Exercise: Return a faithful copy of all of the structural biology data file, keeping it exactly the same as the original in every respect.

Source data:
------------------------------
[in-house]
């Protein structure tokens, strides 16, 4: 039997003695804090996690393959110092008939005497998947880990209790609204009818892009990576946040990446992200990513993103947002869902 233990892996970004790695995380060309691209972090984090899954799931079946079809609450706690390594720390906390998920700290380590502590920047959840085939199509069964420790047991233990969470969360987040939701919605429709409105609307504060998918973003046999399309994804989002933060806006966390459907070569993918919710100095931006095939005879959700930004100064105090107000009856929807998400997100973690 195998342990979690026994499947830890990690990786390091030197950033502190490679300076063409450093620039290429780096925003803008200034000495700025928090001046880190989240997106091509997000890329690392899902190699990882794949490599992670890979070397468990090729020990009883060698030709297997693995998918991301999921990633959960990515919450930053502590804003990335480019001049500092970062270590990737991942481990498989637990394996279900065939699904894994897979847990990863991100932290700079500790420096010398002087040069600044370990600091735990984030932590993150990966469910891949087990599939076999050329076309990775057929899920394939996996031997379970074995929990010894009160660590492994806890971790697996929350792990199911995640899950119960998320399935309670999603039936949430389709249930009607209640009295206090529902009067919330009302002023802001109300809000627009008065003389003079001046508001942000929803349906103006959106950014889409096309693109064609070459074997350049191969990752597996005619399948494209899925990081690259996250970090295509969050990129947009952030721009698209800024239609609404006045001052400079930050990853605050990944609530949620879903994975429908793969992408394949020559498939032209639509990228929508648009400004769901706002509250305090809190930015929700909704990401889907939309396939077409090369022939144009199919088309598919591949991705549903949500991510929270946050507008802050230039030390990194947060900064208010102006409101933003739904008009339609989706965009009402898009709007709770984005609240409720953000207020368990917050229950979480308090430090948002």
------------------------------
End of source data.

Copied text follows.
[in-house]
């Protein structure tokens, strides 16, 4: 039997003695804090996690393959110092008939005497998947880990209790609204009818892009990576946040990446992200990513993103947002869902 233990892996970004790695995380060309691209972090984090899954799931079946079809609450706690390594720390906390998920700290380590502590920047959840085939199509069964420790047991233990969470969360987040939701919605429709409105609307504060998918973003046999399309994804989002933060806006966390459907070569993918919710100095931006095939005879959700930004100064105090107000009856929807998400997100973690 195998342990979690026994499947830890990690990786390091030197950033502190490679300076063409450093620039290429780096925003803008200034000495700025928090001046880190989240997106091509997000890329690392899902190699990882794949490599992670890979070397468990090729020990009883060698030709297997693995998918991301999921990633959960990515919450930053502590804003990335480019001049500092970062270590990737991942481990498989637990394996279900065939699904894994897979847990990863991100932290700079500790420096010398002087040069600044370990600091735990984030932590993150990966469910891949087990599939076999050329076309990775057929899920394939996996031997379970074995929990010894009160660590492994806890971790697996929350792990199911995640899950119960998320399935309670999603039936949430389709249930009607209640009295206090529902009067919330009302002023802001109300809000627009008065003389003079001046508001942000929803349906103006959106950014889409096309693109064609070459074997350049191969990752597996005619399948494209899925990081690259996250970090295509969050990129947009952030721009698209800024239609609404006045001052400079930050990853605050990944609530949620879903994975429908793969992408394949020559498939032209639509990228929508648009400004769901706002509250305090809190930015929700909704990401889907939309396939077409090369022939144009199919088309598919591949991705549903949500991510929270946050507008802050230039030390990194947060900064208010102006409101933003739904008009339609989706965009009402898009709007709770984005609240409720953000207020368990917050229950979480308090430090948002």